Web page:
Tuesday, February 19, 2013

Lab 4

Forward Engineering. Using one of the schematics listed below, design a printed-circuit board to build a working copy of the circuit. Assignment:
  1. Look up the referenced Application Note and read the description of the circuit
  2. Compile a bill of materials and find sources for all the parts (including stock numbers and cost)
  3. Enter the schematic into the layout tool
  4. Produce the necessary PCB layout files for fabrication
  5. (Optional) Simulate the circuit in LTSpice (there are fewer weird ICs here)
The following circuits were all designed by Jim Williams, and the schematics appeared in application notes published by Linear Technology.
  • Tachless motor speed controller (App Note 11, page 8)
  • Fast response V/F converter (App Note 14, page 4)
  • Single-cell V/F converter (App Note 15, page 1)
  • Low-distortion sine-wave oscillator (App Note 43, page 33)
  • Complete AM radio station (App Note 47, page 52)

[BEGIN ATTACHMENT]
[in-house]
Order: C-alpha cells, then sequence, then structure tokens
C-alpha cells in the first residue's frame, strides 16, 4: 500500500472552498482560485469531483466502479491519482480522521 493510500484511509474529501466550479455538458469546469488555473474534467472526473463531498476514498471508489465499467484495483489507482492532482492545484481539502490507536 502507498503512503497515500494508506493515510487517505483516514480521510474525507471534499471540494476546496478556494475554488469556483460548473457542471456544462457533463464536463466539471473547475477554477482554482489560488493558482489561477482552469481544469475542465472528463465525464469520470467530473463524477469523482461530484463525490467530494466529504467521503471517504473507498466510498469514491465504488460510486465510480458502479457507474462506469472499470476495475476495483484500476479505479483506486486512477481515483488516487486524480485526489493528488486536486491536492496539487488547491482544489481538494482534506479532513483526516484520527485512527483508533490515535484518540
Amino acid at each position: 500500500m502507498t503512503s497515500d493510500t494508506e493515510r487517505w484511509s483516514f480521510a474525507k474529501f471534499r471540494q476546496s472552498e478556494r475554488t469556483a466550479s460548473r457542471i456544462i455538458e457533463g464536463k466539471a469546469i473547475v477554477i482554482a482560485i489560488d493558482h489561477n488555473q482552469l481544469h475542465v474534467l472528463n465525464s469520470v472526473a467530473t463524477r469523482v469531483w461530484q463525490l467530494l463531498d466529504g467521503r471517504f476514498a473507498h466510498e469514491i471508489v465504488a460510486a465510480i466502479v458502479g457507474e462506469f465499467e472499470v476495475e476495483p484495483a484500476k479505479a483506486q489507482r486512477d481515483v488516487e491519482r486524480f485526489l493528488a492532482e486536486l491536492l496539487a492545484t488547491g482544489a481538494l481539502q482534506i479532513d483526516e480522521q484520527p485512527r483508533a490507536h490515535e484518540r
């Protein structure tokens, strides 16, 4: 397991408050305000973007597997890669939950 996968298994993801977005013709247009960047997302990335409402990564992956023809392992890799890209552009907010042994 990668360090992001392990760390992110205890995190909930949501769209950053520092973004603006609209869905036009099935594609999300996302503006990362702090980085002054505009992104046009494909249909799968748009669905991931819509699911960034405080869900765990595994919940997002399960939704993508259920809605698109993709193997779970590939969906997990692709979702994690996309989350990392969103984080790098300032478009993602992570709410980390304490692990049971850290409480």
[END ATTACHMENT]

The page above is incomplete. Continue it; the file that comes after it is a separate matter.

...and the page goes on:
• High-speed avalanche pulse generator (App Note 47, page 93)
  • Triggered pulse generator (App Note 61, page 21)
  • Stabilized sine-wave generator (App Note 98, page 3)
  • Output-leveled noise generator (App Note 106, page 11)
In choosing a circuit, be sure that you can find all of the necessary components.  Some parts my be substitutable, some may not.  If you have any questions about part substitutions, please ask. 

For a more complicated project, the following circuits provide additional challenges.
  • King Kong V/F converter (App Note 14, page 2).  The output frequency goes up to 100 MHz, and this circuit leverages fast components and requires careful high-speed layout.